On July 26, 2013, Petitioner filed an Amended § 2254 Petition. Doc. 5. In his habeas papers, he argues that: (a) his attorney was ineffective because he continued to represent Petitioner at his plea hearing after filing, the day before the hearing, a motion for continuance and to be relieved as counsel due to lack of communication; (b) the state post-conviction court misconstrued Petitioner's "conflict of interest" claim as one based on multiple representation rather than lack of communication and animosity between counsel and Petitioner; and (c) Petitioner was denied due process and his constitutional right to counsel because his attorney orally withdrew his motion for continuance on the day of the plea hearing, leaving Petitioner with "stand-in" counsel who was not acting in his best interests. Doc. 5, at 1-3, 10-13; Doc. 17, at 9-14.

Respondent argues that: (a) Petitioner's claims are conclusory and fail to state constitutional violations; (b) his claims are procedurally defaulted; and (c) the trial court reasonably adjudicated the claims in Petitioner's Rule 37 proceeding.

For the reasons discussed below, the Court concludes that, because Petitioner has procedurally defaulted all of his habeas claims, this action should be dismissed.[2]

II. Discussion

Before seeking federal habeas review, a state prisoner must first "exhaus[t] the remedies available in the courts of the State, " 28 U.S.C. § 2254(b)(1)(A), thereby affording the state courts "the first opportunity to address and correct alleged violations of [the] prisoner's federal rights." Coleman v. Thompson, 501 U.S. 722, 731 (1991). To meet the exhaustion requirement, a prisoner must present his claims through "one complete round of the State's established appellate review process." O'Sullivan v. Boerckel, 526 U.S. 838, 845 (1999). Thus, to fully exhaust claims raised in a state post-conviction petition, a prisoner must appeal the denial of that petition to the state's highest court. Armstrong v. Iowa, 418 F.3d 924, 925-26 (8th Cir. 2005).

However, if the state courts decline to review a claim because the prisoner has failed to comply with "independent and adequate" state procedural rules for presenting it, [3] the claim is procedurally defaulted. Coleman, 501 U.S. at 729-30, 750. When a procedural default occurs, federal habeas review of the claim is barred unless the prisoner can demonstrate "cause" for the default and "actual prejudice" as a result of the alleged violation of federal law, or demonstrate that failure to consider his claim will result in a fundamental miscarriage of justice. Id. at 750.

In his Rule 37 petition, Petitioner presented the same claims that he asserts in this § 2254 habeas action. Although the trial court addressed the claims on the merits, Petitioner failed to timely file the record in his appeal and the Arkansas Supreme Court denied his request to file the record belatedly, without reaching the merits of his claims.[4]

The Arkansas Supreme Court repeatedly has held that it is the responsibility of the litigant appealing the denial of post-conviction relief - even if incarcerated and proceeding without counsel - to comply with its rules for filing the record in a timely and procedurally correct manner. See Day v. Hobbs, 2014 Ark. 189, *3 ("[A]ppeals from postconviction orders are frequently lodged in this court by incarcerated persons. Those appeals are perfected by persons who also may be assumed to face certain hurdles occasioned by their incarceration, indicating that the procedural rules governing appeals are not unduly burdensome. We have made it abundantly clear that we expect compliance with the rules of this court so that appeals will proceed as expeditiously as possible."). In addition, the Eighth Circuit Court of Appeals has found that Arkansas's procedural rules governing the filing of the appellate record are reasonable and adequate to bar federal habeas review and that their general application does not violate due process. Lovell v. Norris, 198 F.3d 674, 676-79 (8th Cir. 1999).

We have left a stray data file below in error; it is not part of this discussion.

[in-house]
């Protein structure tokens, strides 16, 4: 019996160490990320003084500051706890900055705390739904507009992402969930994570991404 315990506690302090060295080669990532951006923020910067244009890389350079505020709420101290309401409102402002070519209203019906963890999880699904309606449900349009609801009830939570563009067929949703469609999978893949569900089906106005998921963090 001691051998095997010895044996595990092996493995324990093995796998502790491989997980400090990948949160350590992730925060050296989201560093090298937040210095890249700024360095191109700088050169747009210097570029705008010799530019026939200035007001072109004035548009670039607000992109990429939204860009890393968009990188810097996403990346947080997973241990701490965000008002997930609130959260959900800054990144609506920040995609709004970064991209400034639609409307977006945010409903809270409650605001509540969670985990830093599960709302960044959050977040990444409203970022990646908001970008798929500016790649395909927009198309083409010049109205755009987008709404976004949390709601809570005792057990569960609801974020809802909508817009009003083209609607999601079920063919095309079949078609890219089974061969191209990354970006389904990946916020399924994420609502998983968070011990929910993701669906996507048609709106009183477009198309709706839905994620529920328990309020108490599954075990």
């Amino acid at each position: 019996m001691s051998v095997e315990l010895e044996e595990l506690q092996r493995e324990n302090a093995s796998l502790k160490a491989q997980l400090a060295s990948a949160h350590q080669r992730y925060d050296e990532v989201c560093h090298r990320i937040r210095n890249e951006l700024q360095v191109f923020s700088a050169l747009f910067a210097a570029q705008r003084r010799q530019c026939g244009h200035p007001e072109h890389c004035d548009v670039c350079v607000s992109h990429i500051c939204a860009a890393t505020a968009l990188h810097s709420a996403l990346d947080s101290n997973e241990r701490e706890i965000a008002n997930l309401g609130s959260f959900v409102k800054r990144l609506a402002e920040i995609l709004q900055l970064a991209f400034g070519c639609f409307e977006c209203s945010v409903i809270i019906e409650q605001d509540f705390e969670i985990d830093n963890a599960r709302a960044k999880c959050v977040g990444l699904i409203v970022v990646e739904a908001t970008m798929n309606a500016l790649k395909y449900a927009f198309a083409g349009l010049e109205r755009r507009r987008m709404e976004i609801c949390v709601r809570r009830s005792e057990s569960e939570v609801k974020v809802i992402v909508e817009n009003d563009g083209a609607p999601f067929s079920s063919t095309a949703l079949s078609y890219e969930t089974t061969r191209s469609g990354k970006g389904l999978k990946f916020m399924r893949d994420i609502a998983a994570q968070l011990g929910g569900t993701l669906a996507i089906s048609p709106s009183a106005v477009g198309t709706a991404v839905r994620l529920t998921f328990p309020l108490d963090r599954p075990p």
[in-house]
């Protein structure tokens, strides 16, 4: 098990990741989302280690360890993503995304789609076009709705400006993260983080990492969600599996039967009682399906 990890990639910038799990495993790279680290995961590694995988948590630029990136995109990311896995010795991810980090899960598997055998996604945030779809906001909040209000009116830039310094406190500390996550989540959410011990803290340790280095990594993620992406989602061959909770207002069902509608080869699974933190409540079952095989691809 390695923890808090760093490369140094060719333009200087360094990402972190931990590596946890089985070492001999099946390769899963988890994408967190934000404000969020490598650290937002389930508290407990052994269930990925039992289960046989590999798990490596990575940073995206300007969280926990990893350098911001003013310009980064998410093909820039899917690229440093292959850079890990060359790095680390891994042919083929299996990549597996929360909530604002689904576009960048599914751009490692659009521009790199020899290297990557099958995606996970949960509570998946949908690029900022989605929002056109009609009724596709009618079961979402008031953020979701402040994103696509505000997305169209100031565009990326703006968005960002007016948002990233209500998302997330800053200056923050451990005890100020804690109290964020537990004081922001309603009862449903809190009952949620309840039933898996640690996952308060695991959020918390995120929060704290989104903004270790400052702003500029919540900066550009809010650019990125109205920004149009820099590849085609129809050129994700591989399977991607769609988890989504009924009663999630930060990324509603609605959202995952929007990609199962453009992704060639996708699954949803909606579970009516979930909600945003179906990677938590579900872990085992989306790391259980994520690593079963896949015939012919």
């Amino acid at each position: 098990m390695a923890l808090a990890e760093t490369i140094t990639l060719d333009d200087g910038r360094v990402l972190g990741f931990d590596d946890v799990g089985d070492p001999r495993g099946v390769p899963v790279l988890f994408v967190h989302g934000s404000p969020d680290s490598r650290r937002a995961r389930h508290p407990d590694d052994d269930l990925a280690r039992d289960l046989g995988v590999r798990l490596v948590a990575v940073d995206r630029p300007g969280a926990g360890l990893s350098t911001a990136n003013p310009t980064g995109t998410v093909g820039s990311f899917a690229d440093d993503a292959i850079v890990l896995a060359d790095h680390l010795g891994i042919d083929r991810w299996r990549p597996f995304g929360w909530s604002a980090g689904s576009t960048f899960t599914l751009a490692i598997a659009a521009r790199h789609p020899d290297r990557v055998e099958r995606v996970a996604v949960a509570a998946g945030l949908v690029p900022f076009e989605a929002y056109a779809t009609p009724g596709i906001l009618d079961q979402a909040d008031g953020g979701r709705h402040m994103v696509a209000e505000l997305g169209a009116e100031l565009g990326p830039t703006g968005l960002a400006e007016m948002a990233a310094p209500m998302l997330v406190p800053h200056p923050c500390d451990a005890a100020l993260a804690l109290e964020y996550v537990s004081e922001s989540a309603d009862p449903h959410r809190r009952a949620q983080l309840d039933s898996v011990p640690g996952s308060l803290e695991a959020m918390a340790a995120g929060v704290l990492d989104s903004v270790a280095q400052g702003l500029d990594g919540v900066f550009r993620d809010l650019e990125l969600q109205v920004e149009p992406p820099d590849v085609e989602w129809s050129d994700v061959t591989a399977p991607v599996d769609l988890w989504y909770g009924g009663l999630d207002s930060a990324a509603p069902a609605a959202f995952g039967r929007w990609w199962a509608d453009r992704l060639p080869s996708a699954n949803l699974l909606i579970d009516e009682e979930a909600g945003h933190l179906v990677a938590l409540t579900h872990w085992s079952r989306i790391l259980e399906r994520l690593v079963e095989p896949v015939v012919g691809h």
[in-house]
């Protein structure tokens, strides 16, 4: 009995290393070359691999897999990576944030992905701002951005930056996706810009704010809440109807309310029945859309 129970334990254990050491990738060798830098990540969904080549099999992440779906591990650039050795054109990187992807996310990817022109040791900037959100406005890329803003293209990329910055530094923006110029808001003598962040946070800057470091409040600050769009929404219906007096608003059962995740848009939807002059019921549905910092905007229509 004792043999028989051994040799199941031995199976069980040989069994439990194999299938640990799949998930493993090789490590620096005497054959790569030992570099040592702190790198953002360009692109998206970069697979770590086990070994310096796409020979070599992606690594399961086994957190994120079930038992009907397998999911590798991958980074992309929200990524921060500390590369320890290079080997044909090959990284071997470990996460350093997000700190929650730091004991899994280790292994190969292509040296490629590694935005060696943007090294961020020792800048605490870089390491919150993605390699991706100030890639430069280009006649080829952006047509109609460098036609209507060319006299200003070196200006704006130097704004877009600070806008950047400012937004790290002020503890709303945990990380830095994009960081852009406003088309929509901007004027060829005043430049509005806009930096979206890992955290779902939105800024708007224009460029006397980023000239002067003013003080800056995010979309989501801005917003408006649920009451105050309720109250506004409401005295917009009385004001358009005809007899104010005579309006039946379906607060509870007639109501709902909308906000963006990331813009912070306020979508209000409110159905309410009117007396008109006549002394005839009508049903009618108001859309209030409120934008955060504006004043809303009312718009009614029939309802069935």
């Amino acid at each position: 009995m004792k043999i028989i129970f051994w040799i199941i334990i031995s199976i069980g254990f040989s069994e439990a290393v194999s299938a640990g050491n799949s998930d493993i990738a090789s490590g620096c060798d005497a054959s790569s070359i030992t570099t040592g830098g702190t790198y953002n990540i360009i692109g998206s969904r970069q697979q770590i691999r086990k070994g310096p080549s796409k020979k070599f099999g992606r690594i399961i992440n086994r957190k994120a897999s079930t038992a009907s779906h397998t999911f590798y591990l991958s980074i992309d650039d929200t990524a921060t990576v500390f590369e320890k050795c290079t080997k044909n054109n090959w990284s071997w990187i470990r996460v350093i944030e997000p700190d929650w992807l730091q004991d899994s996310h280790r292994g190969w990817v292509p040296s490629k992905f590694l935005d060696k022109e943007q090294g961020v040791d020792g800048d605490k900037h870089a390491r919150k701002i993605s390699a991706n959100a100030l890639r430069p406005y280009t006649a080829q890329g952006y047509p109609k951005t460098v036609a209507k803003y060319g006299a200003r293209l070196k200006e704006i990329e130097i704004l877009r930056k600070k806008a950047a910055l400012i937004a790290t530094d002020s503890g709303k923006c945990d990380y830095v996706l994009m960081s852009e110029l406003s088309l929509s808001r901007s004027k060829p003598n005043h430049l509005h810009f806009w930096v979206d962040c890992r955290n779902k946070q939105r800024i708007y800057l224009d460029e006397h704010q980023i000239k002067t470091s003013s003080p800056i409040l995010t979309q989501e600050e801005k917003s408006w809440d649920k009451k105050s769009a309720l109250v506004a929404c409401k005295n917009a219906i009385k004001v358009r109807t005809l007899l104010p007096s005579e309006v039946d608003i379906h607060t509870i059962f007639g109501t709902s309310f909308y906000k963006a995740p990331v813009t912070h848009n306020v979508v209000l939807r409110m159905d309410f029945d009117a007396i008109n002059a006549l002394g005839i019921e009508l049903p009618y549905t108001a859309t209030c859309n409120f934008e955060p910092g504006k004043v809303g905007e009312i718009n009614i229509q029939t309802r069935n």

The chronology of the state court proceedings makes it clear that, approximately two weeks before expiration of the ninety-day period for filing the record on appeal, the circuit clerk informed Petitioner that he needed to make arrangements to pick up the record. Petitioner did not make timely arrangements to do so, did not attempt to file a partial record with the Arkansas Supreme Court, and did not seek an extension of time to lodge the record.[5] In addition, there is no evidence that Petitioner inquired about the status of the record or his in forma pauperis affidavit at any point during the ninety-day period.

By failing to comply with Arkansas's rules for presenting his claims in a timely and procedurally correct manner, Petitioner deprived the state's highest court of the opportunity to review the issues he is now raising in this habeas action. Thus, all of his claims are procedurally defaulted.

Petitioner argues that his default should be excused because he was acting pro se in his state post-conviction proceedings. Doc. 5, at 16. Generally, pro se status and any unfamiliarity with the law or procedural matters do not constitute "cause" sufficient to overcome a habeas petitioner's procedural default.[6] See Smittie v. Lockhart, 843 F.2d 295, 298 (8th Cir. 1988). The Court recognizes that, in some circumstances, the absence or ineffective assistance of counsel during state post-conviction proceedings can constitute cause to excuse the default of claims that a petitioner's trial counsel was ineffective. Martinez v. Ryan, 132 S.Ct. 1309, 1320 (2012). However, Martinez and its progeny apply only to defaults that occur in the initial post-conviction proceeding and provide "no support... for the contention that the failure to preserve claims on appeal from a post-conviction proceeding can constitute cause." Arnold, 675 F.3d at 1087 (emphasis added) ( Martinez not applicable to excuse default of ineffective-assistance claims that were litigated in initial-review post-conviction proceedings, but not preserved in the post-conviction appeal); see Martinez, 132 S.Ct. at 1320 (its holding did not extend to defaults that occurred in other kinds of proceedings, "including appeals from initial-review collateral proceedings"). In this case, Petitioner defaulted all of his claims by failing to perfect his appeal of the trial court's denial of post-conviction relief.

Accordingly, all of Petitioner's habeas claims are procedurally defaulted and should be dismissed.

III. Conclusion

IT IS THEREFORE ORDERED that this 28 U.S.C. § 2254 Petition for Writ of Habeas Corpus, Docs. 2 & 5, is DENIED and this case is DISMISSED, WITH PREJUDICE.

IT IS FURTHER ORDERED that a Certificate of Appealability is DENIED.[7]